The biggest six-month increase in U.S. worker pay in almost five years helps lay the ground for a pickup in consumer spending, the largest part of the economy.
Wages (GDPWWAGE) and salaries in the third and fourth quarters grew a combined $197.3 billion, the most since the six months ended March 2007, according to revised Commerce Department figures released Feb. 29. The report also showed the economy grew faster in the fourth quarter than previously estimated and Americans saved more.
Rising incomes show the improving labor market will provide households the wherewithal this year to increase their purchases, which account for about 70 percent of the economy. The wage gains may help Americans withstand higher gasoline prices that threaten discretionary spending.
“Consumers have a lot more firepower than we thought,” said Joseph LaVorgna, chief U.S. economist at Deutsche Bank Securities Inc. in New York. “We should see stronger consumption over the course of the year. Things are moving in the right direction.”
Gross domestic product rose at a revised 3 percent annual rate in the final three months of last year, the most since the second quarter of 2010, the Commerce Department reported. Consumer spending grew at a 2.1 percent annual pace, adding 1.5 percentage points to economic growth, the most in a year.
Federal Reserve Chairman Ben S. Bernanke said keeping monetary stimulus is warranted even with employment gains and a jobless rate that’s declined to a three-year low of 8.3 percent.
Bernanke on Jobs
“We have seen some positive developments in the labor market,” Bernanke said this week during his semi-annual monetary policy report to Congress. He said a recent rise in gasoline prices “is likely to push up inflation temporarily while reducing consumers’ purchasing power.”
A gallon of regular unleaded gasoline has climbed 14 percent this year to $3.74 as of March 1, the highest level since June, according to AAA, the nation’s largest automobile association. At the same time, January data indicate Americans are in better shape to withstand the run-up.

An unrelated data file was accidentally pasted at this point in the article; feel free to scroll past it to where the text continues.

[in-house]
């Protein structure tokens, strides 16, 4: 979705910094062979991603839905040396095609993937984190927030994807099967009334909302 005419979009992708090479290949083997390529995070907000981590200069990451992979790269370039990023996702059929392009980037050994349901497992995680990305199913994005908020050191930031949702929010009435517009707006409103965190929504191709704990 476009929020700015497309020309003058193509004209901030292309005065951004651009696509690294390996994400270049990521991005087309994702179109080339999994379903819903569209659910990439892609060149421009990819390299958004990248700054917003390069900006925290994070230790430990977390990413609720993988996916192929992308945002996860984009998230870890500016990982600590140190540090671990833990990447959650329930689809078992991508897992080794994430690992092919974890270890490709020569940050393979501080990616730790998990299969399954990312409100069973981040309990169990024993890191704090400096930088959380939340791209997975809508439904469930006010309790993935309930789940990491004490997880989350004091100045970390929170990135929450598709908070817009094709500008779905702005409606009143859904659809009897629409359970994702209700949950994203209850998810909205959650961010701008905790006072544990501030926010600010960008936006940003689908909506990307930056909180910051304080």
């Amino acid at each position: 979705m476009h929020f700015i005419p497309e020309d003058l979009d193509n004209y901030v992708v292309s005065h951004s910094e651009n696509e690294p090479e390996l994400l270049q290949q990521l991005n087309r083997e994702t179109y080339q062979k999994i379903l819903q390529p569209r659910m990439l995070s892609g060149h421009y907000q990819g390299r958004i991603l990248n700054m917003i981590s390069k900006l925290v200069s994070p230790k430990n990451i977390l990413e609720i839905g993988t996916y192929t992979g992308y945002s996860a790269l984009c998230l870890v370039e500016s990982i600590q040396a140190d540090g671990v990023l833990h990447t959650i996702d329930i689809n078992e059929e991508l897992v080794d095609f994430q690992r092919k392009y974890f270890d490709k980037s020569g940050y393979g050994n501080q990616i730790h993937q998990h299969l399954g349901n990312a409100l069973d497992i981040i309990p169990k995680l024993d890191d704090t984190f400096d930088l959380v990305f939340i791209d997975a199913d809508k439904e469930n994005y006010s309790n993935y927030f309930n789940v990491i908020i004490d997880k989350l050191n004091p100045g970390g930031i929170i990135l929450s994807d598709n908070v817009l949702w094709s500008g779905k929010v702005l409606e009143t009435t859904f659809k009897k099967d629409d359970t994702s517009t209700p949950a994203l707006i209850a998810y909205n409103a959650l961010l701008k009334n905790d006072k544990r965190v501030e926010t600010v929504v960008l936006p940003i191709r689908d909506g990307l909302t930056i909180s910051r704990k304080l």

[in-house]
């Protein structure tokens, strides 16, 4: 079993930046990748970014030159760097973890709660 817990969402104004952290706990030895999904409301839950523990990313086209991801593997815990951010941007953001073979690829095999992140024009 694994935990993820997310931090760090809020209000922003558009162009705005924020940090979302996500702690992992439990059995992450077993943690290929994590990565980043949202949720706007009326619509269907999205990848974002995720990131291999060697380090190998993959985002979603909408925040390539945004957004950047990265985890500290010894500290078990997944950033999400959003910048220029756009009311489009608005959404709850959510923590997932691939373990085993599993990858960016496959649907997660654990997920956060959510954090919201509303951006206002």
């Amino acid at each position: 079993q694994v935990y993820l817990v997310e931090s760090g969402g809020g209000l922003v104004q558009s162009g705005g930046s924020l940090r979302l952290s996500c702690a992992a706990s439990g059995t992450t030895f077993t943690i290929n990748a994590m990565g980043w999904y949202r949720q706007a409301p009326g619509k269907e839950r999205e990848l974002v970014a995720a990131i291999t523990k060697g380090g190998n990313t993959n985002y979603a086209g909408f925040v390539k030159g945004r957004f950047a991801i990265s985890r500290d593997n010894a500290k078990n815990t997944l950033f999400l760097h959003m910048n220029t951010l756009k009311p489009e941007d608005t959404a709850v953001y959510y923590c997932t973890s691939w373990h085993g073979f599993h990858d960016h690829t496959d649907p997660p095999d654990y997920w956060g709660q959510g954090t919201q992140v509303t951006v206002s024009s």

Wages grew 0.4 percent in January for a second month, figures showed yesterday. Personal spending adjusted for price changes was unchanged for a third month, restrained by outlays for services like utilities that may have been tied to warm winter weather. Purchases of durable goods, like vehicles, rose the most in three months.
‘Consumer Can Cope’
“Wages are picking up, and people are feeling better,” said Chris G. Christopher, a senior principal economist at IHS Global Insight in Lexington, Massachusetts. “That makes for a positive feedback for consumer spending. The gasoline-price increase isn’t welcome news, but the American economy and American consumer can cope with it this time around.”
Gap Inc., the largest U.S. apparel chain, and Target Corp., the second-largest U.S. discount retailer, were among retailers that yesterday reported gains in February sales at stores open at least a year, exceeding analysts’ average estimates. Warm weather may have helped to lift purchases of spring merchandise.
Demand for automobiles improved as well. Auto sales in February rose to the fastest pace in four years, led by Chrysler Group LLC and a surprise gain from General Motors Co. Light- vehicle sales accelerated to a 15.03 million annual rate, the strongest since February 2008, according to Ward’s Automotive Group.
Revisions to the GDP figures on Feb. 29 showed wages and salaries from July through September rose $107.2 billion, up from the $24.8 billion gain initially reported. They climbed another $90.1 billion last quarter, up from a prior estimate of a $66.1 billion gain.
The increases helped boost the savings rate to 4.5 percent in the fourth quarter from a previously reported 3.7 percent, and to 4.6 percent in the prior three months from an initial estimate of 3.9 percent. With the improvement, there may be a less pressing need for consumers to use any additional income this year to rebuild savings.
The savings rate “drifted down only modestly” through last year from 5 percent in the first quarter, according to Julia Coronado, chief economist for North America at BNP Paribas in New York.
“This is significant as it removes what we considered to be a potential headwind to growth as consumers seek to restore higher saving rates,” Coronado said in a note. “Recent improvement in the labor market could lead to continued gradual firming in consumer spending growth without sacrificing saving.”
The savings rate was 4.6 percent in January, following 4.7 percent a month earlier, yesterday’s personal income and spending report showed.
The quarterly revisions to wages also indicate the government has been undercounting the number of jobs created, and that workers’ earnings and hours may be higher than recent reports show, LaVorgna said.
“Maybe we ought to give the economy a little more credit than we did” so far, he said.
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